BY CHRIS CLANCY
Here’s a story which I find both interesting and inspirational.
It is about a French economist called Pascal Salin.
On the face of it, the most striking thing about Salin is that he made it to the top of his profession at a very young age.
Full professor by the time he was only twenty-seven.
To those lucky enough to have avoided a career in academia, let me just explain this was one hell of an achievement. Not too different from, say, making it to the board of a multi-national company before hitting thirty — and doing it purely on merit.
Three years later, in 1969, he was nominated to the University of Paris.
For the next ten years his career flourished — onwards and upwards — both at home and abroad.
“In the 1970s, among other functions, he was the host for various national radio and TV shows, as well as a consultant for the Harvard Institute for International Development.” Jorg Guido Hulsmann (and unattributed quotes below).
Yet in spite of this success he admits to having been dogged throughout by a sense that something in his understanding of economics was missing. Something crucial which he felt was needed in order to pull everything together and bring some kind of much needed coherence to his chosen subject.
And eventually, more by luck than judgement it seems, he happened across this ‘something’.
“In the late 1970s he returned from a trip to the United States and told his friends: ‘Finally I have understood what economics is all about’. He had discovered Austrian economics. He had just met the author of a book calling for the Denationalization of Money.”
And, as a result of this ‘chance’ meeting:
“He began to read Mises and Rothbard and other Austrians. He began to understand that these contemporary authors had modernized and radicalized the approach of Say, Bastiat, and other 19th-century French économistes.”
These newfound insights would set him off at a tangent from what was then the socialist orthodoxy in France – and still is.
So just what was it about Austrian economics that would make someone like Salin say to his friends — twenty years into a high-flying and successful career — that all of a sudden he finally understood what economics was about?
What a strange thing for someone to say — an acknowledged ‘expert’ such as he — about his own subject?
Just what had he hit upon which had been missing?
“For many years I had been an Austrian economist without knowing it. But when I did discover Austrian economics, I was amazed, because economics appeared as it ought to be: not as a patchwork of partial theories, of different fields of thought without any link between them, but as a logical process of thought founded on realistic assumptions about individual action.” Pascal Salin.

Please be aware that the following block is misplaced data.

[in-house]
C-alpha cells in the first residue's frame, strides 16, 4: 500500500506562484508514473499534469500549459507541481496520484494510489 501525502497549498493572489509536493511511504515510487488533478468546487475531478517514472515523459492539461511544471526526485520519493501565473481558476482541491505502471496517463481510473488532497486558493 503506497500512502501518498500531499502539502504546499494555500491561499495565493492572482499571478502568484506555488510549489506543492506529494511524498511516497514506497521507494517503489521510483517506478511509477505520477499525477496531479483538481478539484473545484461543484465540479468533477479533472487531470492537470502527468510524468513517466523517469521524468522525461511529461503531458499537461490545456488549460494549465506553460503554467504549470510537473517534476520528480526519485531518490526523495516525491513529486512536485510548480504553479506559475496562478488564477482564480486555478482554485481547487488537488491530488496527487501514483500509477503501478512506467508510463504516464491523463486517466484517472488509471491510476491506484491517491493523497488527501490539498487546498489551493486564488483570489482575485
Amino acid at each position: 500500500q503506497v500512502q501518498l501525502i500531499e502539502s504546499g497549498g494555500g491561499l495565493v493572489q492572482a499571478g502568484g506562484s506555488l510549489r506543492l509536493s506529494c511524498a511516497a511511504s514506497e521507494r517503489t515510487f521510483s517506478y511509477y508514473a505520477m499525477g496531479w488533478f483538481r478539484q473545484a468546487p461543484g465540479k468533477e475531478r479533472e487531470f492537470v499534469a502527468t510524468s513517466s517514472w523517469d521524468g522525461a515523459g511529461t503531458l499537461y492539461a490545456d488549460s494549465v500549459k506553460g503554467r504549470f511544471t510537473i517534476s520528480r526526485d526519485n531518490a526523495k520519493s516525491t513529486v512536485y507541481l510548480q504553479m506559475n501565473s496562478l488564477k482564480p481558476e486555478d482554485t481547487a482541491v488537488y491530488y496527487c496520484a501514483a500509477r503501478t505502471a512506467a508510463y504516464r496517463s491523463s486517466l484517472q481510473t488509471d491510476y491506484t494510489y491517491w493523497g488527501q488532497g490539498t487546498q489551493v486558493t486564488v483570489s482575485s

What he refers to here is something called the subjective theory of value, as developed by Carl Menger in the second half of the nineteenth century. This was the missing piece in Salin’s jigsaw and once found, in his words, “economics became coherent”. What it did was to provide the philosophical backdrop for a conclusion he had already reached many years before discovering Austrian economics.
He just didn’t have a hook to hang it on.
Which is to say:
“[T]hat you cannot understand the workings of a society without referring to individual behavior.” Pascal Salin.
Menger provided the hook — and then what remained unresolved came together for Salin.
Get to grips with the above concept and you go to the very root of Austrian economics.
For most people, including yours truly, it takes time for things to mesh together and for a light to suddenly come on.
But when it happens it’s a magic learning moment.
Just as it must have been for Pascal Salin – all those years ago – when first he sat down and spoke with F A Hayek.
Chris Clancy is a Contributing Editor with The Moral Liberal. His essays and articles on economics and other things are widely published on the internet. Formerly he was employed for a number of years as associate professor of financial accounting at Zhongnan University of Economics and Law in Wuhan City, Hubei Province. He then left China for two years during which he wrote a book about his time there – Cut Loose at 50 – a must-read for anyone thinking about living and working in China. He has now returned to China where he teaches economics with the prestigious Dipont organization
Email him at [email protected]